Sir, – observing that some of your readers an interest in the construction of velocipedes, I beg to offer a few hints on the subject. I have no doubt, my ideas will require some qualification, but believing that a simple and inexpensive velocipede might be turned to better account than as a mere hobby horse, I submit them to be tested by such of your readers as have leisure and opportunity for the job. Pedestrian
It has been doubted by many persons whether a better method of locomotion can be devised than that with which nature has provided us, but we know from experience that, in many cases, a load can be carried by a man with greater ease on wheels, than on his back and the reason may be, that when the load is supported, it leaves the man at liberty to use his strength to best advantage. Can then the weight of the body be carried, with greater ease on wheels, (ie.) does it require more exertion to overcome the friction of the load of the body on the road, than to lift the body a certain height at every step, as it does in walking? Supposing the power required to be the same in both cases, some other advantage must be shown in favour of the velocipede to give it the preference and this advantage, I think, is as follows. I have found from experience that it is easier to walk down the gentle descents and up the steep ones, than vice versa, if the height to be surmounted be the same in both cases and particularly when carrying any weight. The reason I take to be this. – At every step down the steep descent,the body suffers a shock, which has an injurious effect on the breathing, and the long ascents, though slight, seem endless; whereas the rest which is gained in walking down the gentle descent gives one wind and strength to go vigorously up the steep incline. Now the advantage of a velocipede would be in the speed and ease with which one could go down hills of all inclinations and which I think would more than compensate for lifting the weight of the velocipedes up the hills. If this view of the case be correct, it is evident that we must have a velocipede, as light as possible and free from all complications; to meet this want, suppose the following arrangement. A pair of large light wheels, say six feet diameter, running loose, on an axle, from which hangs the seat. (This axle would probably require to be bent.) This seat must be placed in such a position that the traveller can either touch the ground with his feet and push himself along thereby, or allow his weight to be carried entirely by the wheels. To ensure safety and steadiness within certain limits, the axle must be provided with two levers, fore and aft, with small wheels at their extremities; these wheels would only touch the ground to prevent the seat from overbalancing in either direction. With such a velocipede, the power would be applied, intermittingly, in proportion to the nature of the road and this kind of motion is probably better suited to the body, than “the infernal grind,” which our friend Mr Mantilini so much deplored, but which is perpetuated in some of the modern velocipedes. The wheel being disconnected, corners might be turned with great difficulty and a small break on the boss of each wheel would serve to guide the velocipede from side to side, the whole weight of the body being thrown on, to check it promptly, in case of danger in going down hill. Small boxes might be attached to the levers above mentioned to carry luggage and by altering their relative position the velocipede might be fairly balanced. It is imagined that a machine of this description would fully satisfy the requirements necessary in practice.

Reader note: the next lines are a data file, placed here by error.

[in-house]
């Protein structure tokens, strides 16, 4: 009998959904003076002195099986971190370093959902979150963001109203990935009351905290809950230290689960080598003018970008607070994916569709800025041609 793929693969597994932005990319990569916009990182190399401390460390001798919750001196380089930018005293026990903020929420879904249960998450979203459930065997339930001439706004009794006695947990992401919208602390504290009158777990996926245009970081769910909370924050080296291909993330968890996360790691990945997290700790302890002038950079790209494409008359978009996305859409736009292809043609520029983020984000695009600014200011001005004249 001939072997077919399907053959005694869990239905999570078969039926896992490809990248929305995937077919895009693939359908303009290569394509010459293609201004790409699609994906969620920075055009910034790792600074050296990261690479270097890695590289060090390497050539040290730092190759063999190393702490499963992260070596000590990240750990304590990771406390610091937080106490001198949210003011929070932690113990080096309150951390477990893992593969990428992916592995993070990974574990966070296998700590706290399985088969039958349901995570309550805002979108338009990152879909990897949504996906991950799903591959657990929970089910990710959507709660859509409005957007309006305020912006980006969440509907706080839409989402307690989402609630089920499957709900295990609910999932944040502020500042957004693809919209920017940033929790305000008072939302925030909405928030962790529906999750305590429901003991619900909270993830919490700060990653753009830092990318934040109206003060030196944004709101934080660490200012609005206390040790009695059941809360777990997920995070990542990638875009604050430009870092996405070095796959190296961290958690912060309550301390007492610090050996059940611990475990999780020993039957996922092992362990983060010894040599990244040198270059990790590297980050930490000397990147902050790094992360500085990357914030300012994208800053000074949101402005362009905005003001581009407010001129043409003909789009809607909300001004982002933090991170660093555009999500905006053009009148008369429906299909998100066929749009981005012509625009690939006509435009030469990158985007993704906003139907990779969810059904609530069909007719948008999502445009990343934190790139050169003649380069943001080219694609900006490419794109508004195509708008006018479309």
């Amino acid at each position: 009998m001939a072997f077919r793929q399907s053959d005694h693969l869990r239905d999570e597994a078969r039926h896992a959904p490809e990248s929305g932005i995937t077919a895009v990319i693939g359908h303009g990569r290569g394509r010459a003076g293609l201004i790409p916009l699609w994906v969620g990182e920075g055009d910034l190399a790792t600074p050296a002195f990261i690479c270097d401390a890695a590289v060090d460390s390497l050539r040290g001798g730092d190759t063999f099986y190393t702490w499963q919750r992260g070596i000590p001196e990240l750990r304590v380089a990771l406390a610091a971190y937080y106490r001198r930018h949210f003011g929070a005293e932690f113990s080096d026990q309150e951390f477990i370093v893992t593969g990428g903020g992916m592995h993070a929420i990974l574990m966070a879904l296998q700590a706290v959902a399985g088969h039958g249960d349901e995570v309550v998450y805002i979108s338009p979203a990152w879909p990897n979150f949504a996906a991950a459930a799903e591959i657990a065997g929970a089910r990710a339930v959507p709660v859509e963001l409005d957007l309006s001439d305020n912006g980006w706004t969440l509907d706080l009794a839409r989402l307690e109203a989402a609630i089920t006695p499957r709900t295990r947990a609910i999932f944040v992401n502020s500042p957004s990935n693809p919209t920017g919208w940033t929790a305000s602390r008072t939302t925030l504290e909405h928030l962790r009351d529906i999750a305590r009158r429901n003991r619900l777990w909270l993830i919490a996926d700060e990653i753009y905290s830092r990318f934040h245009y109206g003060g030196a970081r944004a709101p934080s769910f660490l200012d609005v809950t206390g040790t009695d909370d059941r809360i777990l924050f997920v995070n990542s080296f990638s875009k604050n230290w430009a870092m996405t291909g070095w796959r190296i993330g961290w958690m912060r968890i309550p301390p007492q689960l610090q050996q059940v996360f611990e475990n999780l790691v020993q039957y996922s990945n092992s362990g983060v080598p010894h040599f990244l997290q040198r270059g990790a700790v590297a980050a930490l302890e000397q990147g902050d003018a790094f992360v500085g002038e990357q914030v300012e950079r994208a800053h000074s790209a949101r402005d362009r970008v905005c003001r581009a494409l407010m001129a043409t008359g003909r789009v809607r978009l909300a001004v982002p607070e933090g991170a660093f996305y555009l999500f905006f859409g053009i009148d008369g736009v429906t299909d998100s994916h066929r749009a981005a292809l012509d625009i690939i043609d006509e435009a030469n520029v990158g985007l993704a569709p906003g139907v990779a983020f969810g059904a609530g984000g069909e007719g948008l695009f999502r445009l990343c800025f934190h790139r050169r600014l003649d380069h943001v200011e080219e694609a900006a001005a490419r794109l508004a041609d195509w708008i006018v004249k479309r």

The Artizan, Volume 6, by Artizan Club, 1848, p.230-231